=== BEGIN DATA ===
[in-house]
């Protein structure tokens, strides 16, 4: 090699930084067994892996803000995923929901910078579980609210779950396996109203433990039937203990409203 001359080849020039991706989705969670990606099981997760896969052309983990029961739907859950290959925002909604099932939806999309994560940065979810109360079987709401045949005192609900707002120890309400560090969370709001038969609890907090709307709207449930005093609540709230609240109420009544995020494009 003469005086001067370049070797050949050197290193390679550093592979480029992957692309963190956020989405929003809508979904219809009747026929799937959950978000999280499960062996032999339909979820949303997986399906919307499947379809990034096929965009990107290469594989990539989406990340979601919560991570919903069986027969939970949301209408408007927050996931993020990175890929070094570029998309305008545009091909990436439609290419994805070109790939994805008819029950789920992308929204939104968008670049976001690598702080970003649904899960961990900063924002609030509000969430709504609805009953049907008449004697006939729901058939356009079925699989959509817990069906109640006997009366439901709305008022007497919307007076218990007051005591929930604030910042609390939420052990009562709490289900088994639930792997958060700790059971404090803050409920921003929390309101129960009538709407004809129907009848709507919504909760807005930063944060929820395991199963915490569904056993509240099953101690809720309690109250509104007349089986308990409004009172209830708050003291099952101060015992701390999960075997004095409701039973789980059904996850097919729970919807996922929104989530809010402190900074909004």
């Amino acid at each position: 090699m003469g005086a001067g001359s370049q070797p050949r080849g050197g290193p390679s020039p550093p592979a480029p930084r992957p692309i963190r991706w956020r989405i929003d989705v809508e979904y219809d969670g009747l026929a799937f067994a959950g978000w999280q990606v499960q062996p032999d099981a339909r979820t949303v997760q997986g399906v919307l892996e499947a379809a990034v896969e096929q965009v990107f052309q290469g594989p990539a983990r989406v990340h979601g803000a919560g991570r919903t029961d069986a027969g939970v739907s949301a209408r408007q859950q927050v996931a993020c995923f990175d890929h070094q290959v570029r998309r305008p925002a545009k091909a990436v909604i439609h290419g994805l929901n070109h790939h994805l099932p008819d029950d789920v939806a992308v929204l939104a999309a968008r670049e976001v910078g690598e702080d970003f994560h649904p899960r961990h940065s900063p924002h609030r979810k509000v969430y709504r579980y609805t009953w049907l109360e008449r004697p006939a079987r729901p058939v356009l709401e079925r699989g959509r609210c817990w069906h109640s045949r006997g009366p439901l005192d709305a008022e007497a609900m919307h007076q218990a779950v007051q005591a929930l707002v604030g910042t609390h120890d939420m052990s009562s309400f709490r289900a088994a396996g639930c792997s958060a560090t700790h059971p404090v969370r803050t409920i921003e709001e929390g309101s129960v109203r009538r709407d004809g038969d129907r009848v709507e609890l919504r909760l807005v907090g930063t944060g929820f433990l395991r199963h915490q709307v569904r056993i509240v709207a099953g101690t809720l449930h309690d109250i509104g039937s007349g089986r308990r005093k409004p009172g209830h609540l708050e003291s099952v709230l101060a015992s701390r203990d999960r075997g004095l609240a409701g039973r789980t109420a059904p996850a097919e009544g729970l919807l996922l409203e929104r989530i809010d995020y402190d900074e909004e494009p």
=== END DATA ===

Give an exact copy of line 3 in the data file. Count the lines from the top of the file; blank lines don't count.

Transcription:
């Amino acid at each position: 090699m003469g005086a001067g001359s370049q070797p050949r080849g050197g290193p390679s020039p550093p592979a480029p930084r992957p692309i963190r991706w956020r989405i929003d989705v809508e979904y219809d969670g009747l026929a799937f067994a959950g978000w999280q990606v499960q062996p032999d099981a339909r979820t949303v997760q997986g399906v919307l892996e499947a379809a990034v896969e096929q965009v990107f052309q290469g594989p990539a983990r989406v990340h979601g803000a919560g991570r919903t029961d069986a027969g939970v739907s949301a209408r408007q859950q927050v996931a993020c995923f990175d890929h070094q290959v570029r998309r305008p925002a545009k091909a990436v909604i439609h290419g994805l929901n070109h790939h994805l099932p008819d029950d789920v939806a992308v929204l939104a999309a968008r670049e976001v910078g690598e702080d970003f994560h649904p899960r961990h940065s900063p924002h609030r979810k509000v969430y709504r579980y609805t009953w049907l109360e008449r004697p006939a079987r729901p058939v356009l709401e079925r699989g959509r609210c817990w069906h109640s045949r006997g009366p439901l005192d709305a008022e007497a609900m919307h007076q218990a779950v007051q005591a929930l707002v604030g910042t609390h120890d939420m052990s009562s309400f709490r289900a088994a396996g639930c792997s958060a560090t700790h059971p404090v969370r803050t409920i921003e709001e929390g309101s129960v109203r009538r709407d004809g038969d129907r009848v709507e609890l919504r909760l807005v907090g930063t944060g929820f433990l395991r199963h915490q709307v569904r056993i509240v709207a099953g101690t809720l449930h309690d109250i509104g039937s007349g089986r308990r005093k409004p009172g209830h609540l708050e003291s099952v709230l101060a015992s701390r203990d999960r075997g004095l609240a409701g039973r789980t109420a059904p996850a097919e009544g729970l919807l996922l409203e929104r989530i809010d995020y402190d900074e909004e494009p």